The real estate B.S. artist detection checklist 1 This is from two articles which were published in the January 1990 and July 1998 issues of John T. Reed' Real Estate Investor' Monthly newsletter. I have also added additional points since 1998. Copyright 1990, 1999, 2000, 2001, 2002 by John T. Reed. All rights reserved. Seminar and home-study course ratings Last update 5/23/04 "The power of accurate observation is commonly called cynicism by those who have not got it." George Bernard Shaw Readers often ask me what I think of a particular guru' seminar or home-study course. In many cases, I don"t know the work of the guru in question. But I can make general observations about the B.S. artists which you can use to spot them. 1. Emphasis on luxurious lifestyle. Gurus I respect, like Bill Tappan (author of Real Estate Exchange and Acquisition Techniques) and Bob Bruss (nationally syndicated real estate columnist) rarely mention the life-style you will enjoy if you buy their products or follow their advice. Although they are successful real-estate people, they see no need to write about being rich or to wear their affluence on their sleeve (or around their neck or pinky). On the other hand, the B.S. artists feature the imagined lifestyle of the rich in their TV ads, come-on speeches, and "how-to" materials. They also accessorize themselves with flash like ostentatious jewelry and rented limousines or rented private jets. 2. Subjective self description. The "about-the-authors" of the gurus I respect are generally written in Jack Webb style: "Just the facts, Ma"am." Leigh Robinson, for example, describes himself in one sentence: "Leigh Robinson is landlord to 360 tenants and lectures in Landlording for University of California Extension." Bill Tappan' bio contains not a single laudatory adjective. Just a handful of relevant facts about his exchanging experience and the first edition of his book. In contrast, the B.S. artists tend to have book jacket or ad copy which describes them as the "leading real estate expert in the United States today" or the "Number One, most-sought-after..." Their bios are full of baseless, subjective adjectives and nouns, like "innovative...... famous, spectacularly successful," "authority," etc. B.S. artists often use photographs or videotape of themselves hanging around executive jets, limos, yachts, mansions, five-star hotels, exotic resorts, or expensive cars to imply that they have achieved great financial success. 3. No pitfalls or corrections. There are dangers in everything. But you rarely read about danger in a book by a real estate B.S. artist... or hear about it in one of his cassettes or TV infomercials. Everybody makes mistakes. But you rarely read about a guru' mistake or see a correction in a B.S. artist' newsletter. The B.S. artists are self-proclaimedly big on being "positive." And one of the things they"re positive about is that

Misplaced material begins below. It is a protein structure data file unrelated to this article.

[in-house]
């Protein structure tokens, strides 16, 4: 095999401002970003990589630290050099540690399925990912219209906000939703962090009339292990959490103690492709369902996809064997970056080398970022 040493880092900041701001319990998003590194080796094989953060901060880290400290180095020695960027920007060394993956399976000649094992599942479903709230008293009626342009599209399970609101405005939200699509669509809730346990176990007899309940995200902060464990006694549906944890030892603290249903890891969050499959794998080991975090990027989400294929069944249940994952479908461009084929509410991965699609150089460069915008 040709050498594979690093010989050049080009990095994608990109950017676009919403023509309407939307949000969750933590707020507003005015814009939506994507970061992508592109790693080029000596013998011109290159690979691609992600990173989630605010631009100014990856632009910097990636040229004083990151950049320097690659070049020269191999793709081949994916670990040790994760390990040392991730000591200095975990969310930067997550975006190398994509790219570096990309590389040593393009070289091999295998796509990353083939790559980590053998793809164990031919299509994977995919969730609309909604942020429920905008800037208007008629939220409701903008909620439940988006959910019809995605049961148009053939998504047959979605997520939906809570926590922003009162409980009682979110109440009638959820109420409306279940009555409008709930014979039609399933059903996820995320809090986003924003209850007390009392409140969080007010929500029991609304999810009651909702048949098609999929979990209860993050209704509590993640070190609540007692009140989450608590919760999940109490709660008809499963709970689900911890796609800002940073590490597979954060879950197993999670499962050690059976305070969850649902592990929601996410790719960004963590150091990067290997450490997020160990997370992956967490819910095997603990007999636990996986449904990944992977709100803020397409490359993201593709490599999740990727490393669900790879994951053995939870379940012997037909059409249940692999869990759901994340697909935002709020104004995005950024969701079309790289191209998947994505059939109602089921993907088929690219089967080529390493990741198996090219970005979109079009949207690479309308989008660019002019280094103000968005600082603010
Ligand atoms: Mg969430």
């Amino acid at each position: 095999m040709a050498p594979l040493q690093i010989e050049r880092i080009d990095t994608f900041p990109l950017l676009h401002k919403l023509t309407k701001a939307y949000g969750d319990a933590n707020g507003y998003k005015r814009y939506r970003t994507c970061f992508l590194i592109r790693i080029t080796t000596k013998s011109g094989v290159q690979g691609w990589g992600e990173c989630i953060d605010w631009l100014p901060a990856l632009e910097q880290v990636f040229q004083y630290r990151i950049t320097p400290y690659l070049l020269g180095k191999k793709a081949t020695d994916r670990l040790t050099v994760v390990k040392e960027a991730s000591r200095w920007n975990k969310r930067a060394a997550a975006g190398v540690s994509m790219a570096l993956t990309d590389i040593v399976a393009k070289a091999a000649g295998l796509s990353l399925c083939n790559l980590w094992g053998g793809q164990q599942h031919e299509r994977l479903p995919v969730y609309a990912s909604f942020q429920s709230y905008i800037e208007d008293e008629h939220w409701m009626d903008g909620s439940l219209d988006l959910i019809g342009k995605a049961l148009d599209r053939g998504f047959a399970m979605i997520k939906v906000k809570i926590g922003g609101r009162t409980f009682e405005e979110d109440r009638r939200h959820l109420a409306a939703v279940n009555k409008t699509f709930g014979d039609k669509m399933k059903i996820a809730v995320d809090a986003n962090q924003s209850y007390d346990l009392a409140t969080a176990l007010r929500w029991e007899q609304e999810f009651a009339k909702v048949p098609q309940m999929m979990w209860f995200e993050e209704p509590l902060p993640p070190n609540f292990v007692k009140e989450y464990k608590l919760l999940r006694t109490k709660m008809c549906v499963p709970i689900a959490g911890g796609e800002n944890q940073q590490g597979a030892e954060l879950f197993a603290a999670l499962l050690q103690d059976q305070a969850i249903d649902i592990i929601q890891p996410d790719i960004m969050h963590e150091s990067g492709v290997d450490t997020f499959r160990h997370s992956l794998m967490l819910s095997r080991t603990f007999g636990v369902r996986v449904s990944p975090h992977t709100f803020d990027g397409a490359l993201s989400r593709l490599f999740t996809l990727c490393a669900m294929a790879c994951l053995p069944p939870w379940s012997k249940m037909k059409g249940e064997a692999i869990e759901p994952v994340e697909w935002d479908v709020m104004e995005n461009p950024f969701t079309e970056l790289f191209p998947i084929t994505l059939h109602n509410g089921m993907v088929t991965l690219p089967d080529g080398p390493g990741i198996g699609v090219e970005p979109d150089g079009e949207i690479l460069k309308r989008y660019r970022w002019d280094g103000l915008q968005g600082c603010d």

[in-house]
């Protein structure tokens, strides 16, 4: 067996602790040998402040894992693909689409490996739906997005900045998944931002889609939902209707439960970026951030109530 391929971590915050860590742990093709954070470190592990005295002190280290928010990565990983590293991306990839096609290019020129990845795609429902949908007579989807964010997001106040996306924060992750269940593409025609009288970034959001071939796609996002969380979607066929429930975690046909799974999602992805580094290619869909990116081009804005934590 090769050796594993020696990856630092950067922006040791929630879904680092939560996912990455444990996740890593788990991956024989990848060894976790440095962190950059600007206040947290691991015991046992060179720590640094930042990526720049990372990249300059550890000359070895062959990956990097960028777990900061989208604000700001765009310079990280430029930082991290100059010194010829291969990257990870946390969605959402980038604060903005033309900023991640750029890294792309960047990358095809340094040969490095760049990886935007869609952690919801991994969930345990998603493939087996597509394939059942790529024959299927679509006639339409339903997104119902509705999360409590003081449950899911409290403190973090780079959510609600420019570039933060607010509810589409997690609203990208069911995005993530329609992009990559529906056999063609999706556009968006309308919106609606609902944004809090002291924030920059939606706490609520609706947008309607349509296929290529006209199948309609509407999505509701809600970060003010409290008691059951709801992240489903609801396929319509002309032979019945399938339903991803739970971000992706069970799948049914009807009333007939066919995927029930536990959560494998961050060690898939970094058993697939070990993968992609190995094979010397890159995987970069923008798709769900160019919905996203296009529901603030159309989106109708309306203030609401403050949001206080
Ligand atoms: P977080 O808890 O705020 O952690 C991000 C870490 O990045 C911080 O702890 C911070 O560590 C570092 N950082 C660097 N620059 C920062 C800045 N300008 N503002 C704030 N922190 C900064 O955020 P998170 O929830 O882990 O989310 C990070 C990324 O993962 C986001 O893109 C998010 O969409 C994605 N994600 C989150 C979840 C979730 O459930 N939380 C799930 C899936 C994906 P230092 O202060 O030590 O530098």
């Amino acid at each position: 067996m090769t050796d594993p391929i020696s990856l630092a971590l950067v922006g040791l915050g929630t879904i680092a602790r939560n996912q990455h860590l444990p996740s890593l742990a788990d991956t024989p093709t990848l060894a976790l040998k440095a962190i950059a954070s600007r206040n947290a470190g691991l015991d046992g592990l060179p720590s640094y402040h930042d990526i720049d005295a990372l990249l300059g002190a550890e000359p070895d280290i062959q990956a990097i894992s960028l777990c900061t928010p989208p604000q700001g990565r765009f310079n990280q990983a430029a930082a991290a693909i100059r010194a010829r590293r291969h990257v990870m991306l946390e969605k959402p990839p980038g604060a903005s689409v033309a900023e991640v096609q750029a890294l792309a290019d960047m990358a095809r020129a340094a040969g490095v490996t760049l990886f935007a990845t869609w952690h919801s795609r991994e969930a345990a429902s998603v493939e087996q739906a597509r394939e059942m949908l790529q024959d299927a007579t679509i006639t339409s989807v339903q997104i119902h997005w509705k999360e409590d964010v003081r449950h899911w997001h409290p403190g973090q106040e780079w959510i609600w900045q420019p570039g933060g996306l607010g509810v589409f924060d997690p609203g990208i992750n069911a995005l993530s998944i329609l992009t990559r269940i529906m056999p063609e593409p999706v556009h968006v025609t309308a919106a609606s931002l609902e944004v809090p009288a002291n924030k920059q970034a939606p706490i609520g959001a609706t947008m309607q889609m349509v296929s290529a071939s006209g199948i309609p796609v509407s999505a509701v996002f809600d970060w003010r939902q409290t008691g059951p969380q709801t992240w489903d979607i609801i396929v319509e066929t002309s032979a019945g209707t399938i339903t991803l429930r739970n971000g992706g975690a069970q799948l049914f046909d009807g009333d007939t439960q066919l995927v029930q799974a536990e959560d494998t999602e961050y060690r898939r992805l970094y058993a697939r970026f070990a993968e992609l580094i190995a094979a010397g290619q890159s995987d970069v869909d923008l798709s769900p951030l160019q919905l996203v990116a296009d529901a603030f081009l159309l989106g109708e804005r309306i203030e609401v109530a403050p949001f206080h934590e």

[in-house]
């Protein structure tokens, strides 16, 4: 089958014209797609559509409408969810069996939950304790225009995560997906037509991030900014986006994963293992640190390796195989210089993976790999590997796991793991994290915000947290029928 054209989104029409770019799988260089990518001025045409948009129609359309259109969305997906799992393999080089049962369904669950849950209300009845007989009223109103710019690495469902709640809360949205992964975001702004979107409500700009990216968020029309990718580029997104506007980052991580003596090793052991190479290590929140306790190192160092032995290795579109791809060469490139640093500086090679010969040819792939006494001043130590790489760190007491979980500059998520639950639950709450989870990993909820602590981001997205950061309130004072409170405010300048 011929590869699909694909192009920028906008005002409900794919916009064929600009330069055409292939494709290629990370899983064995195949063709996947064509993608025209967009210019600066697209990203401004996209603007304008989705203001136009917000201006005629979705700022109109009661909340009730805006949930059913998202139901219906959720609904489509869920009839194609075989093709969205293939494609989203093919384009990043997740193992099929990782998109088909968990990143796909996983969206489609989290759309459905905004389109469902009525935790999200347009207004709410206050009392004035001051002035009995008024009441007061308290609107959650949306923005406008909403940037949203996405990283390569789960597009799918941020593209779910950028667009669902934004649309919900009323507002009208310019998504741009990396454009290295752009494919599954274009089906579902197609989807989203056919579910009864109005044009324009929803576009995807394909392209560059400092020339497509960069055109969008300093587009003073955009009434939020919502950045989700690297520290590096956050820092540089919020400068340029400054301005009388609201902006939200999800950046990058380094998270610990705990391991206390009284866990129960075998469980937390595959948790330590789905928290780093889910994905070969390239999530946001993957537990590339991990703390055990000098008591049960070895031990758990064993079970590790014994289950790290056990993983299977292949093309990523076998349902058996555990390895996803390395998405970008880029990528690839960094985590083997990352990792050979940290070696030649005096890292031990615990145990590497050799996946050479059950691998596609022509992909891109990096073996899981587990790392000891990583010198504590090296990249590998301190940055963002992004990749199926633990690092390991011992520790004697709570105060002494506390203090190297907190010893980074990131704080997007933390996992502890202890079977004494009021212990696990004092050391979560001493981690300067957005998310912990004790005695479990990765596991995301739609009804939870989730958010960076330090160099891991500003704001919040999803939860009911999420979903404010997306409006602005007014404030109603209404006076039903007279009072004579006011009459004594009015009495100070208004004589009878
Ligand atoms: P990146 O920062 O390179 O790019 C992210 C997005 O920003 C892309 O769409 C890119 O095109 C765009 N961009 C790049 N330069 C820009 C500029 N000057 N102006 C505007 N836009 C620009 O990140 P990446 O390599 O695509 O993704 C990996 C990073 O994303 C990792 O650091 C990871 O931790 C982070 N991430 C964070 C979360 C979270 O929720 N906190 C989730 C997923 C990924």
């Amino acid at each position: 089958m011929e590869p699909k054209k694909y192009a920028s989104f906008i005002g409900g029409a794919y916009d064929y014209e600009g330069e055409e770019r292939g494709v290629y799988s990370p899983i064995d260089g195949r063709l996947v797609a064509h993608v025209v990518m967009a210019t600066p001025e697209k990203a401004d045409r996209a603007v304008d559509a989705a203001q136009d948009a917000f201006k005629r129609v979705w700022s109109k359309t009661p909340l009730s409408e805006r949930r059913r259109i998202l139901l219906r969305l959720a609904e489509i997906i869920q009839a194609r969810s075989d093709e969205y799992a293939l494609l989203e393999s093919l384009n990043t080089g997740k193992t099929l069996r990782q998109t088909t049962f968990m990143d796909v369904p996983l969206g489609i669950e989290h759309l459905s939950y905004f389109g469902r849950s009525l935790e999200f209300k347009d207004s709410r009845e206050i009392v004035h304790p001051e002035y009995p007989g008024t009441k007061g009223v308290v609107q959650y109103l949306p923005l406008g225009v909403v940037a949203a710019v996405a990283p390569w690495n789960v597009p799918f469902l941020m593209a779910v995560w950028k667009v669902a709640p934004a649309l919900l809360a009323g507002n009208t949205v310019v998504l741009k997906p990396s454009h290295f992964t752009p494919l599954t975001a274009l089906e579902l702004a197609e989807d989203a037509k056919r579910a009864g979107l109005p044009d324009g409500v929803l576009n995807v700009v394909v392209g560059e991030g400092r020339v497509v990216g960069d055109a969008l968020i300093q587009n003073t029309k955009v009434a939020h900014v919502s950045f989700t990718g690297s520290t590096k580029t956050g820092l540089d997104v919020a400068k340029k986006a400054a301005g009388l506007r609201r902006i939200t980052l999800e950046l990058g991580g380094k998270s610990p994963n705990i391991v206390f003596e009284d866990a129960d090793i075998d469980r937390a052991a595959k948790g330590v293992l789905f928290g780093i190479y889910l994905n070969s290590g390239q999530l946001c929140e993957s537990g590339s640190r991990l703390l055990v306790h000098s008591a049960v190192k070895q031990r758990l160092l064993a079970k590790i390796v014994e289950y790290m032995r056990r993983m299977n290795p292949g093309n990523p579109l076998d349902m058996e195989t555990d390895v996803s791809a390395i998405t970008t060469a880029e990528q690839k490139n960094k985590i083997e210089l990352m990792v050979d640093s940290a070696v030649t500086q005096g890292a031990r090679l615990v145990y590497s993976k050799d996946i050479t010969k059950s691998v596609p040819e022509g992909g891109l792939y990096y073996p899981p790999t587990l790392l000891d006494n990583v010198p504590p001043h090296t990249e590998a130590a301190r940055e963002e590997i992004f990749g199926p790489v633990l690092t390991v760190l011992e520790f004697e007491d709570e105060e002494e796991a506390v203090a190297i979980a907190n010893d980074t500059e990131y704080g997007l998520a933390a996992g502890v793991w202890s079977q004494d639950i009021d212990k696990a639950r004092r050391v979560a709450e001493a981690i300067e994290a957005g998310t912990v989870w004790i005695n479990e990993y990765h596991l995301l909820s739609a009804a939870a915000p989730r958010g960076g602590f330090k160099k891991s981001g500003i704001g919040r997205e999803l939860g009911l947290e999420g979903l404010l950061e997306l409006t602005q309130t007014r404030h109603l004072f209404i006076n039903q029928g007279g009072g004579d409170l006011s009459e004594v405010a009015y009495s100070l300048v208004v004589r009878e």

the dream world they depict will not be marred by unpleasant reality. On the other hand, worthwhile gurus like John Beck (Distress Sales Report), are as likely to write about mistakes made (often by the guru himself/herself) and dangers overlooked as about spectacular profits achieved. And all ethical periodicals writers run corrections when they make a mistake. 4. No bad news. In addition to teaching techniques, real-estate investment gurus have to respond to news like court decisions, legislation, economic trends, and so forth. Of course, some of the news is bad. But the B.S. artists invariably respond to bad news in Pollyanna fashion. They always see "opportunity." The closest they come to acknowledging the unhappy truth is to describe a situation as a "challenge." The Tax Reform Act of 1986 was a good litmus test. Any investor whose IQ exceeds his body temperature knows that was the worst tax law for real-estate investors since the income tax was invented. But when it passed, the B.S. artists called it "the best thing that ever happened to real estate"...or words to that effect. Why do they do that? For one thing, they fear bad news will depress sales. With good reason apparently. A bunch of real estate newsletters have gone out of business since the late "80s real estate depressions hit many markets and the Tax Reform Act of "86 passed. Another reason B.S. artists don"t acknowledge bad news is that they simply cannot shut off their slinging mechanism. They are B.S. kinda guys. There' nothing wrong with looking for opportunity in ostensibly bad situations. Many of my articles have done just that. You only become a B.S. artist when you look for it, can"t find it, but claim it' there anyway. 5. Universally-applicable techniques. The various techniques one can use in real estate investment are like mechanic' tools. The one you use depends on the situation and your goal. Just as no tool is appropriate for every mechanical job, neither is any real-estate-investment technique appropriate for every situation. Each has advantages and disadvantages and most are only useful in a narrow range of circumstances. The B.S. artists trot out one obscure technique after another in an effort to impress the customer with all the "new" material they are getting. But rarely is a word spoken about when the technique is appropriate. The reader or listener is left with the impression that the technique is appropriate for any and all acquisitions. 6. Emphasis on motivational material. Every successful person I know has benefited from motivational books like The Power of Positive Thinking. Many of us have had life experiences like emotional high-school football pep talks which gave dramatic evidence of the power of focused motivation. I would not diminish the role of motivation in success in real estate or any other field. However, motivational material ought to be packaged as such. When books or tapes are described as containing how-to information on real-estate investment, they ought to contain little or no motivational material. The protest that the customer "needs" to be motivated is beside the point. It is dishonest to promise how-to information, then deliver a bunch of "You-can-do-it" platitudes instead. The motivational business, like patriotism in Samuel Johnson' memorable phrase, is one of the last refuges of scoundrels. Although there are many who approach the field of motivation with rigorous scientific discipline, there are more for whom the motivation business is merely a con "”a chance to sell yet another cure-all "elixir" without having to get FDA approval. 7. Claim to do lots of deals. Virtually all the B.S. artists say, "I don"t just teach these techniques. I use them every day in my own investment program." Baloney. There aren"t enough hours in the day. Gurus get the same 24-hour days as you. Being an expert takes time. We have to read many trade journals, loose-leaf services, and books to keep up to date. We have to spend hours on the phone interviewing sources for articles and books "”and hours in the library researching legal cases and other relevant facts. As experts, gurus get interviewed by the media on the phone and in radio and TV studios and they make speeches to investors. Finally, we have to manage the guru business itself. That means designing brochures, responding to customer-service problems, checking proofs from the printer, indexing books, negotiating with printers and recording studios, going over the income and expenses of the guru business, and so forth. Real estate investment gurus are loathe to admit that they are not extremely active current investors. Sometimes they are forced to. On page 3 of a proxy statement for Russ Whitney' Whitney Information Network, Inc., it says, "Mr. Whitney in an executive officer of a number of privately held Florida-based companies which are engaged in real estate development, publishing, marketing, software development and mortgage services. Mr. Whitney nevertheless devotes substantially all of his time to the Company' [Whitney Information Network, Inc.] affairs." For more information on Whitney and his lawsuit against me, click here. Obviously, we do not, after all that, have as much time as non-gurus do for investing. But in the financial guru business, the question, "Are you using these techniques yourself or just teaching them?" is ubiquitous. And any answer but, "Oh, yes," seems devastating to the credibility of the guru. In fact, real-estate gurus (other than those who just dabble in guruing) who do a deal a month or more are extremely rare. Or they are buying garbage properties by the dozen"”with little or no analysis or due diligence"”mainly so that they can claim they do lots of deals and be technically accurate. You can smoke out such gurus by simply asking them for the addresses of some of the properties they have owned. I put the addresses of all the properties I ever owned at my Web site. I have asked a number of other real estate gurus to give me one or more of the addresses of properties they have owned. I got zero response. Either they are lying or their deals are illegal and they cannot stand any scrutiny. 8. Offer to invest in your deals. The bad real-estate gurus are really just salesmen. As such, one of their main problems is how to overcome the objections of prospective customers. They target the less affluent and they are selling investment advice, so one of the most common objections they get is, "I don"t want to buy your course because I have no money to invest." To overcome that objection, some dishonest real-estate gurus have been saying that they will invest in deals that you bring them. It' a lie. They may have invested in one or two just so they could say they did, but no more. Paying such finders fees violates brokerage laws in some states like New Jersey. Securities and brokerage laws may be triggered in other states. The quality of the deals submitted by their armies of novices must be fall-down-laughing abysmal. Joe Kaiser told me he invested in some of his student' deals, but refused to give me any of the addresses of the deals in question so I or my readers could confirm them. The real-estate world is full of investors and developers who provide the addresses of their properties in brochures, annual reports, directories, on the walls of their offices, in magazine ads, and in news releases. I put the addresses of every property I ever owned at my Web site. But no other guru will provide a single address. Ya gotta wonder why. This is a variation on the classic advance-fee-loan scam. One of the classic frauds that con men perpetrate is called the "advance-fee-loan" scam. In it, a con man finds a person who is having trouble getting a loan and offers them a loan. Often, there is some bogus explanation, like "It' offshore money," to explain why the con man can get you a loan when no one else can. When you accept, the con man tells you there is a small fee for the paperwork or some such. In fact, the con man is purely in the business of collecting the fees and running. There is no loan. The real-estate-investment variation on this is to tell you that the guru will help you buy property by putting up the down payment or by advising you or by teaching you how to buy for nothing down. The nothing-down con involves various approaches from "motivated"-seller financing to government loans to lease options to flipping to finding partners to "bring me the deal and I will put up the money to buy it and split the profits with you." In fact, the con man is purely in the business of taking your "advance fee" in the form of a retainer or the cost of "training" or "mentoring" or high-priced book-and-tape courses. They have no interest in investing in deals you bring them. It is a lie to get you to part with the advance fee. Their various techniques for buying nothing down do not work in the real world. They just lie to you to get the advance fee. I got an email from a reader who told me there was a story in the Pittsburgh Post Gazette newspaper about a real estate investment guru who was in trouble with the law. The story is at https://www.post-gazette.com/neigh_city/20020808cburbs9.asp. According to the article, 61-year old Michael Enelow was indicted on 29 counts of wire and mail fraud by a grand jury in connection with a real estate investment scam. He reportedly ran ads in periodicals around the U.S. from 1995 through 2000 offering money to people who would refer real estate deals to him. The indictment said he lied about how much money he had and how many deals he did. He charged $1,500 to sign up and got over a thousand people to send him that much. (1,000 x $1,500 = $1,500,000) The FBI said Enelow lived off the $1,500 charges and that his real estate dealings were insignificant. 9. Current copyrights. I am a full-time writer. I have more than a dozen books. Only a couple have current-year copyright dates. Contrast that with Carleton Sheets. He says he is a full-time investor. He has 32 book or tape programs. In 1998, he sent me a bunch of them. At that time, every single one was copyright 1998! Sheets says of his Creative Tax Strategies book, which was "Copyright 1998," when I received it in 1998, that it is "Continually revised to include the latest changes in tax law." It still described the two-year rollover and over-55, $125,000 exclusion for home sales. Both of those laws were repealed by the Taxpayer Relief Act of 1997. He puts a loose sheet containing a brief list of Taxpayer Relief Act of 1997 changes in the package. But that does not explain how the bound book got a 1998 copyright date without mentioning a law that took effect the previous May. Starting in 2000, I began to produce print-on-demand books. That is, I print them just before you order them. I put the date printed at the bottom of each page on many of them. I can keep these books very up-to-date because they exist only in my computer. I update them whenever the need arises. 10. Emphasis on no-down, low-down techniques. Another way to overcome the "I have no money to invest" objection is to push techniques that seem to enable investing with little or no money down. These include nothing-down, "creative finance," lease-option acquisitions, and various "partner" techniques. Fundamentally, these are unsound. Lending more than 80% of the value of an owner-occupied home or about 70% of the value of a rental property is generally imprudent because experience shows that the equity above those loan-to-value ratios disappears in foreclosure. Accordingly, such loans can generally be arranged only by bamboozling an unsophisticated seller or lying to an institutional lender or when the borrower' income and other assets warrant an extension of unsecured credit for the amount above 80% of value. Furthermore, it is almost impossible for the property' net income to cover the increased mortgage payments on a high-leverage deal. Lease options have numerous other ethical and legal problems. Partnerships make sense only when each party brings something which the other must have, other than money. In the guru-style partnership, the guru' novice follower brings nothing but a need for money and the other brings only money. What a team! The typical real-estate millionaire did not get where he is by using nothing-down, lease-option (for acquisitions), or partner techniques. But the typical real-estate guru did get where he is by persuading low-net-worth individuals to believe that they can get rich making no-cash-down, real-estate acquisitions. Nothing-down acquisitions can be done both ethically and profitably. I told how in my books How to Use Leverage to Maximize Your Real Estate Investment Return and How to Buy Real Estate for at Least 20% Below Market Value. But this is a difficult, advanced route to take. Basically, the nothing-down movement is just a variation on the classic advance-fee-loan scam as I described above. It is a way to part fools from their money, not a way to invest in real estate. 11. Blank paper and/or filler. B.S. artists" books contain much blank space resulting from double-spacing, huge margins, extraordinary numbers of blank pages, large type, and so forth. They also tend to devote many pages to filler like directories of government agencies or blank forms which are repeated over and over with only slight changes on each. They charge hundreds or even thousands of dollars for "programs," seminars, or "mentoring- services which are nothing more than air-filled little books that would sell for about $9.95 to $12.95 in a book store because of the low page count they would have if they were typeset with normal margins, type size, and space between lines and paragraphs. 12. Gorgeous packages. The prettier the package, the less quality it contains in general. Carleton Sheets' books have full-color graphics sealed inside clear-overlaid plastic binders. 13. No indexes. A British Member of Parliament once proposed the death penalty for authors or publishers who left indexes out of nonfiction books. Maybe the B.S. artists would argue that their books aren"t nonfiction. 14. No acknowledgments. Here is an item which is virtually effortless, but the B.S. artists still leave it out. It is traditional, gracious, and appropriate to thank the people who have contributed indirectly to your book in an acknowledgment section in the front. We all have benefited from valuable support, advice, and opportunities provided by others in our careers. Are these guys so lacking in character that they can"t even say, "Thanks?" It certainly wouldn"t cost them anything. They could put it on one of their many blank pages.